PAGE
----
TMU has appointed retired Chief Justice J. Michael MacDonald to perform an external review of the open letter from students at Lincoln Alexander School of Law (LASL) that criticized the school’s neutral position on Israel and Palestine.
The Oct. 20 open letter, which has since been deleted, included demands for an immediate ceasefire in Gaza, economic sanctions against Israel, and a Canadian arms embargo, while affirming support for “all forms of Palestinian resistance” and the need to “confront Israel’s colonial violence.”
According to a statement released by TMU on Nov. 7, MacDonald’s role will be to “determine whether the Student Code of Non-Academic Conduct has been breached and, if so, what actions are appropriate.”
While the law school already condemned the letter, some lawyers and legal organizations are unsatisfied with the university’s response.
In a letter addressed to TMU’s President Lachemi, 23 lawyers signed their names to a statement that condemned the university’s inaction to what they called “nothing less than a hate-filled incitement to violence against Israel and the Jewish people.”
The letter goes on to threaten a broad punishment of LASL students, saying “it is very much an open question whether, in light of your inaction, the legal community will continue to offer your students the professional placements that are a requirement of your curriculum.”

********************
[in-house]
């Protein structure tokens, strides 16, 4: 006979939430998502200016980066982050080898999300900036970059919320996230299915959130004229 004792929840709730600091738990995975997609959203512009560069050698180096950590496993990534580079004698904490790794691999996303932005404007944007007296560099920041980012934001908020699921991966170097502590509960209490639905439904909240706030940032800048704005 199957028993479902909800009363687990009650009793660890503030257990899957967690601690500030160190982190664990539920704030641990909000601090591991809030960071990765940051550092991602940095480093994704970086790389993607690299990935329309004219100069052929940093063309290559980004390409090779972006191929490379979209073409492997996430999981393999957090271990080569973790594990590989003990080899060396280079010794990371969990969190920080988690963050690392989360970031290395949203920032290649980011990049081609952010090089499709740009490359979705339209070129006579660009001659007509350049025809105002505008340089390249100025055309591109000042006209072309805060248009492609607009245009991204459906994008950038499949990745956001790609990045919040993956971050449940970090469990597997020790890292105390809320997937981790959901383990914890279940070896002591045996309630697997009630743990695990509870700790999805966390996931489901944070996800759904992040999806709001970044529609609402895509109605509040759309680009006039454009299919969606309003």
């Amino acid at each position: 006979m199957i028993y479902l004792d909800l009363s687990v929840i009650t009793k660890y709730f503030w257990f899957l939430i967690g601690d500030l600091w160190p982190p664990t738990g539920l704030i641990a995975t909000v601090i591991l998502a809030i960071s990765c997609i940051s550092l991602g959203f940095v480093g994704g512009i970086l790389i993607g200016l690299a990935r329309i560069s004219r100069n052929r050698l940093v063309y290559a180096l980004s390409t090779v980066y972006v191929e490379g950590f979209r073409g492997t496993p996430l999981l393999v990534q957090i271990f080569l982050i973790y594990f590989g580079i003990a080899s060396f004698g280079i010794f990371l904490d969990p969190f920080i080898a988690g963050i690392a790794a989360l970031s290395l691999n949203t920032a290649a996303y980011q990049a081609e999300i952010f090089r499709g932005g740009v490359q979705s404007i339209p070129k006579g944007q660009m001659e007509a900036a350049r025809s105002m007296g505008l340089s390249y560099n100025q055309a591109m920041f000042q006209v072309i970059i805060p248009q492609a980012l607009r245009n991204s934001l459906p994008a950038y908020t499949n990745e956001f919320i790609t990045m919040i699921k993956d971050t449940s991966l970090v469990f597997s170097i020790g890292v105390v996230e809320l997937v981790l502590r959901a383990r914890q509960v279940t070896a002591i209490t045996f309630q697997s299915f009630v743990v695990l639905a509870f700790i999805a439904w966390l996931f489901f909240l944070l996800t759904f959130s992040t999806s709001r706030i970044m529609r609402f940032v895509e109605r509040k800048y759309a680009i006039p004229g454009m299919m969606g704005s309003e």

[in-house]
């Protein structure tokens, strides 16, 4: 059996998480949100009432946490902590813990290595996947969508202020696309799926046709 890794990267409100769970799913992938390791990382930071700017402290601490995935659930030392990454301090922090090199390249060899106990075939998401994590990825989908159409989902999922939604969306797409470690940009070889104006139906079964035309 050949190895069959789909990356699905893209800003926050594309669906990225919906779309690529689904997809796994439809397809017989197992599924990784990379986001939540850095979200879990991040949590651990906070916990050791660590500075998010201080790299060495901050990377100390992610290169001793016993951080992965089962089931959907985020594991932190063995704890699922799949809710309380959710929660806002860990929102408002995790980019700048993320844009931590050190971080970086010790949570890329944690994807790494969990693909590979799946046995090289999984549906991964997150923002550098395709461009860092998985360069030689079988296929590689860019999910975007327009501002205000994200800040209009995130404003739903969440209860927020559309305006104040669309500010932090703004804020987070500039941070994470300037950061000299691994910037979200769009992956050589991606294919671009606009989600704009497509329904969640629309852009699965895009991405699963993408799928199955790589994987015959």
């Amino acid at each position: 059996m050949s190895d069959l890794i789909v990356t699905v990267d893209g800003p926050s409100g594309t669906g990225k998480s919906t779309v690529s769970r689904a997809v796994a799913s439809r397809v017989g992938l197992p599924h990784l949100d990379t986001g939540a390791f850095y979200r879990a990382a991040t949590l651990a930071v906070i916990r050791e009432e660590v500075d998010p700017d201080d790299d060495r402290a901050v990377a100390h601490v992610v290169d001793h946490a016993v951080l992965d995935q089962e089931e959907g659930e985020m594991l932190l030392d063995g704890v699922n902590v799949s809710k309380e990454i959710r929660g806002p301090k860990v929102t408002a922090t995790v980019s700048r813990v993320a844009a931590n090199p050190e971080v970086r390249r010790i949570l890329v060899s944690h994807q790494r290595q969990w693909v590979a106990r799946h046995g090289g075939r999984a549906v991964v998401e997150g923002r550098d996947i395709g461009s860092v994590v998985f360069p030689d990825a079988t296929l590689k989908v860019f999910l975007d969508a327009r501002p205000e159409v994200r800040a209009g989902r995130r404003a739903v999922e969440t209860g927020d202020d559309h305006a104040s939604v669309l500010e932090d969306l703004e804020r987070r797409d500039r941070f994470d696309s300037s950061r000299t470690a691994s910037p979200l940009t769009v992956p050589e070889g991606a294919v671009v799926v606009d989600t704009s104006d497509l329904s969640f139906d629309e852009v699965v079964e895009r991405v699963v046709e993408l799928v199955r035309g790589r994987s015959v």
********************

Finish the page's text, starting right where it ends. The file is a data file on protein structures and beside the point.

Additionally, the Toronto Star has confirmed that a prominent Bay Street law firm has been asking LASL applicants whether they signed the original open letter, and that those who did would not be hired.
A rebuttal letter has since responded to the backlash, with support from organizations including the Canadian Lawyers for International Human Rights and the British Columbia Civil Liberties Association. As of Nov. 10, this letter has over 700 signatures from members of the legal community as well as TMU faculty.
“We reject the notion that it is antisemitic, hateful, or illegitimate to contextualize the October 7th, 2023 attack,” the letter states. “Similarly, we reject the notion that it is antisemitic, hateful, or illegitimate to express support for Palestinians in the face of ongoing Israeli apartheid and genocide.”
Howard Morton, a member of the Law Union of Ontario, wrote the union’s statement explaining its support of the Just Peace Advocates open letter.
Morton said the overarching question will be to determine the historical role of universities in defending their students versus punishing them.
“The problem with inquiries is they can take an awfully long time,” said Morton. He expects the process will involve extensive interviews to determine the origins and intent of the letter and a review of the TMU policies in respect to free speech.
The harsh consequences for students at the beginning of their law careers is something that Morton finds “offensive.”
“Some [law firms] are saying they would never hire either as a student, an articling position, or as a lawyer, anyone who signed that statement,” said Morton. “The field in which they’ve hoped to get a job has shrunk.”